U.S. coal plants major health threat, Ontario says

TORONTO, ONTARIO - Thousands of Ontario residents would get sick, and many would die, if the U.S. Environmental Protection Agency goes ahead with relaxed new emission rules for coal-fuelled generating stations, the province complained.

"Air pollution from U.S... power plants continues to harm the health, environment and economy of Ontario," Environment Minister Laurel Broten said in a statement, after she and Attorney General Michael Bryant filed comments on the proposed changes to the American federal agency.

It's the second time Ontario has formally criticized the new rules, which the EPA says are needed to make aging American power plants more efficient and "flexible".

The province filed comments last year, a few months after the changes were first proposed. The new filing, backed by 16 scientists, health officials and environmentalists, is a response to slight revisions announced in May, which the province says make no difference.

When the wind blows from the southwest, emissions from more than 600 plants in the U.S. Midwest – many with inadequate or no pollution scrubbers – blow across southern and central Ontario.

That cross-border pollution is responsible for at least half the smog and toxic air in Ontario, and as much as 90 per cent in Windsor and Sarnia. It causes an estimated 2,700 premature deaths and 12,000 hospital admissions here each year, the province says. It also harms forests, farm crops, water quality and buildings. The damage totals nearly $10 billion – including $6.6 billion in health bills, Queen's Park says.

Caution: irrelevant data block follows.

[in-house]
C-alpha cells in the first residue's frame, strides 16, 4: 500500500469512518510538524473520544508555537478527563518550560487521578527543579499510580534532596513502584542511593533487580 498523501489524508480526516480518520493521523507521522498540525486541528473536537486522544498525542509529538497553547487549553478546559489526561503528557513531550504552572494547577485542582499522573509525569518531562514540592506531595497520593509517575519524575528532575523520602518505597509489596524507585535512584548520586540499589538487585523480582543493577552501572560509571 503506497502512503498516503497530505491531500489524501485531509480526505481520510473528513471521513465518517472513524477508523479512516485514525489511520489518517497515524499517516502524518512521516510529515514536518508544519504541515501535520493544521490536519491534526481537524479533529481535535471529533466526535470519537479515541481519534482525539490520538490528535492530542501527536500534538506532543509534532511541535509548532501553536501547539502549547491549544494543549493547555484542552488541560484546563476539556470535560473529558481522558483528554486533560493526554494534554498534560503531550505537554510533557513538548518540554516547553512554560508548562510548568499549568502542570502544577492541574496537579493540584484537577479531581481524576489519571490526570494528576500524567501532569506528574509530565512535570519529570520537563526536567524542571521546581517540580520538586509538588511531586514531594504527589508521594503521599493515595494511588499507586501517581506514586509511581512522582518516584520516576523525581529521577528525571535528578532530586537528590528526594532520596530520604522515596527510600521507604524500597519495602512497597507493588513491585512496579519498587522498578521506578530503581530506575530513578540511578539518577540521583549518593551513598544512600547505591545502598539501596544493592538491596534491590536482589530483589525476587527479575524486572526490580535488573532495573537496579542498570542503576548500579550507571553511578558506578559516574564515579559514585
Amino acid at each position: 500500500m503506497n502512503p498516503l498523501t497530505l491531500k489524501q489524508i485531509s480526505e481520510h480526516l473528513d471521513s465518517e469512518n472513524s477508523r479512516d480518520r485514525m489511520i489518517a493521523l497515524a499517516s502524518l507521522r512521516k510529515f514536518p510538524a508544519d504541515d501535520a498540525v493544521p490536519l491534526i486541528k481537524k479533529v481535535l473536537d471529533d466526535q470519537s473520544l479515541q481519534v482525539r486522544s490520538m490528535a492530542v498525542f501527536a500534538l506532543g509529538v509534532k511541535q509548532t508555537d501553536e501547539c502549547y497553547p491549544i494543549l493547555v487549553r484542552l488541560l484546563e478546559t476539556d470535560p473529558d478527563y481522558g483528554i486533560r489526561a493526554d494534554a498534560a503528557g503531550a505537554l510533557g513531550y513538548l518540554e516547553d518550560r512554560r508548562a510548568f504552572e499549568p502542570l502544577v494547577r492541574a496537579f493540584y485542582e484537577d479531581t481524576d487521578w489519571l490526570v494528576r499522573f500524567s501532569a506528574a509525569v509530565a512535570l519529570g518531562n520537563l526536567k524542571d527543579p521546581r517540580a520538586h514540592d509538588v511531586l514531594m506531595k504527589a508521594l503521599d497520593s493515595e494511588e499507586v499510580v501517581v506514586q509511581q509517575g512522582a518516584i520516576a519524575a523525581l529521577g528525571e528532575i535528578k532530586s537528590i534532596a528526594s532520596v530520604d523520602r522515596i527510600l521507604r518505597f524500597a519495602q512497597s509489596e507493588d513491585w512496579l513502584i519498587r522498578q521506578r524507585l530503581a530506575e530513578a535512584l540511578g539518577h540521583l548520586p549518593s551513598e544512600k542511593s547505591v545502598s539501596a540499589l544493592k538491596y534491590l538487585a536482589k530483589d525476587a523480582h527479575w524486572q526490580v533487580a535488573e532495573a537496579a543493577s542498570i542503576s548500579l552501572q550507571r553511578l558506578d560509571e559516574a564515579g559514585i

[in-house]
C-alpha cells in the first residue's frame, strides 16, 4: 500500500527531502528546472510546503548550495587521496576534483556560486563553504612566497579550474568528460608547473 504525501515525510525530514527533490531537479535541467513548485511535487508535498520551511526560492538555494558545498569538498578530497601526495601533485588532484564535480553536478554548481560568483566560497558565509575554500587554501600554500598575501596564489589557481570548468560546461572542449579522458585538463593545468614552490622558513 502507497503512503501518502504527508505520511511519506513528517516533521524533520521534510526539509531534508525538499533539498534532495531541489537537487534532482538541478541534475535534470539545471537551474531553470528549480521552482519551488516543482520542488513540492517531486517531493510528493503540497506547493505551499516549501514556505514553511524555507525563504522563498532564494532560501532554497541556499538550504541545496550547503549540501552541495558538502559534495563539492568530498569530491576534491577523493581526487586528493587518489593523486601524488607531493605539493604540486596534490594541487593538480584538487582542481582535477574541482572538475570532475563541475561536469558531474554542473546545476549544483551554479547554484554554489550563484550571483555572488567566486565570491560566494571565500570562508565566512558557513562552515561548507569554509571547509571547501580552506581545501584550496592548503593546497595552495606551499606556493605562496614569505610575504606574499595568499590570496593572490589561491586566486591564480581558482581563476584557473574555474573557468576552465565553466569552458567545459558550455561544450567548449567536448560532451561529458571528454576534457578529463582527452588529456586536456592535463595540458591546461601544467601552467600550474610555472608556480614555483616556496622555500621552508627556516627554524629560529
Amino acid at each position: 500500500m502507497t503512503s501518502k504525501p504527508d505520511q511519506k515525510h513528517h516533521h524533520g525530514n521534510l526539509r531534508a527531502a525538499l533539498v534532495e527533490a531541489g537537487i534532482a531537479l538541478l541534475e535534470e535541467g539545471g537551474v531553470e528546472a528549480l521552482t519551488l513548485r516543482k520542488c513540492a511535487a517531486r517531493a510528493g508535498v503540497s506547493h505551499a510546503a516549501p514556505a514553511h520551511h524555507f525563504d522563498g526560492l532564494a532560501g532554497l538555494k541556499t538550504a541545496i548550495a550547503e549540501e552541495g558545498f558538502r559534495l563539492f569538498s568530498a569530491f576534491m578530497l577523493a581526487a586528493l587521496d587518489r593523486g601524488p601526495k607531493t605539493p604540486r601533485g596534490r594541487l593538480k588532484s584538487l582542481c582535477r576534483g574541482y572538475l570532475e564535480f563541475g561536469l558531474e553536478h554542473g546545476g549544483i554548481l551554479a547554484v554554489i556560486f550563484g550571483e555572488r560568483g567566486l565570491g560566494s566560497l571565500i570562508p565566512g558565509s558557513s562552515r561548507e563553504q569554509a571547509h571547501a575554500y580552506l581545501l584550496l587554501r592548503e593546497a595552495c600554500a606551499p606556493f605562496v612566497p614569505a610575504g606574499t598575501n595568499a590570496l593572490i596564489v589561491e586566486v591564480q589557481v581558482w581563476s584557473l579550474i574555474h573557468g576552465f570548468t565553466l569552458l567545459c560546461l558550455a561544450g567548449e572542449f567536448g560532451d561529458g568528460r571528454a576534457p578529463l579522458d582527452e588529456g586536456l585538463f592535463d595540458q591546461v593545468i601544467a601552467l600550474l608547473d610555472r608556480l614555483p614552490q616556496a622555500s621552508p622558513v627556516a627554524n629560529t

The Liberal government has pledged to close Ontario's four remaining coal-fuelled plants by the end of 2014. But, it says, that move wouldn't have much impact if huge amounts of sulphur dioxide, nitrous oxide, ozone, mercury, fine particles and other harmful pollutants continue to cross the border.

This year, 33 days of smog advisories have already been declared in Ontario, second only to the 53 recorded for all of 2005.

The current regulations, in force since the U.S. Clean Air Act took effect more than 30 years ago, require scrubbers to be installed when power plants are upgraded or expanded. The devices cut emissions by up to 98 per cent. Under the new rules, they often wouldn't be required, and the plants could operate for longer hours and pollute more each year, the province says.

"We continue to believe that the changes EPA is proposing will ease an important enforcement mechanism to reducing air pollution in our common airshed," Ontario's comment states.

Along with Ontario, 14 states have formally criticized the proposals, and two U.S. courts have made rulings that appear to oppose it.


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